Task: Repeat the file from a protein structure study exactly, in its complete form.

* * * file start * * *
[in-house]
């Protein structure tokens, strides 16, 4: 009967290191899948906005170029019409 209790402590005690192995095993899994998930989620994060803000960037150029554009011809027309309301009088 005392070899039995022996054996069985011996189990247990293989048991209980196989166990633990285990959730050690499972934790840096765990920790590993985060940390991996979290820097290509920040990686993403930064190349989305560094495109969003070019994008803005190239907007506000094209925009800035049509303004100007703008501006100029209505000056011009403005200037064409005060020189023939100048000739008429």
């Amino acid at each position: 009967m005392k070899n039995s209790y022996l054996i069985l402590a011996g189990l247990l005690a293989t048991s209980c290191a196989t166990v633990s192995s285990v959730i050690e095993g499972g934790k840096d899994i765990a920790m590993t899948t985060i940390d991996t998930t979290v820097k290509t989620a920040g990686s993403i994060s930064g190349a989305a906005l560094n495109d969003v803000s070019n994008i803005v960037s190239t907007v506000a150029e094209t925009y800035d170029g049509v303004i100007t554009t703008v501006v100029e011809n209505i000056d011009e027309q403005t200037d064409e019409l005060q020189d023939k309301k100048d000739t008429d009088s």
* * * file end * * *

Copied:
[in-house]
């Protein structure tokens, strides 16, 4: 009967290191899948906005170029019409 209790402590005690192995095993899994998930989620994060803000960037150029554009011809027309309301009088 005392070899039995022996054996069985011996189990247990293989048991209980196989166990633990285990959730050690499972934790840096765990920790590993985060940390991996979290820097290509920040990686993403930064190349989305560094495109969003070019994008803005190239907007506000094209925009800035049509303004100007703008501006100029209505000056011009403005200037064409005060020189023939100048000739008429």
């Amino acid at each position: 009967m005392k070899n039995s209790y022996l054996i069985l402590a011996g189990l247990l005690a293989t048991s209980c290191a196989t166990v633990s192995s285990v959730i050690e095993g499972g934790k840096d899994i765990a920790m590993t899948t985060i940390d991996t998930t979290v820097k290509t989620a920040g990686s993403i994060s930064g190349a989305a906005l560094n495109d969003v803000s070019n994008i803005v960037s190239t907007v506000a150029e094209t925009y800035d170029g049509v303004i100007t554009t703008v501006v100029e011809n209505i000056d011009e027309q403005t200037d064409e019409l005060q020189d023939k309301k100048d000739t008429d009088s």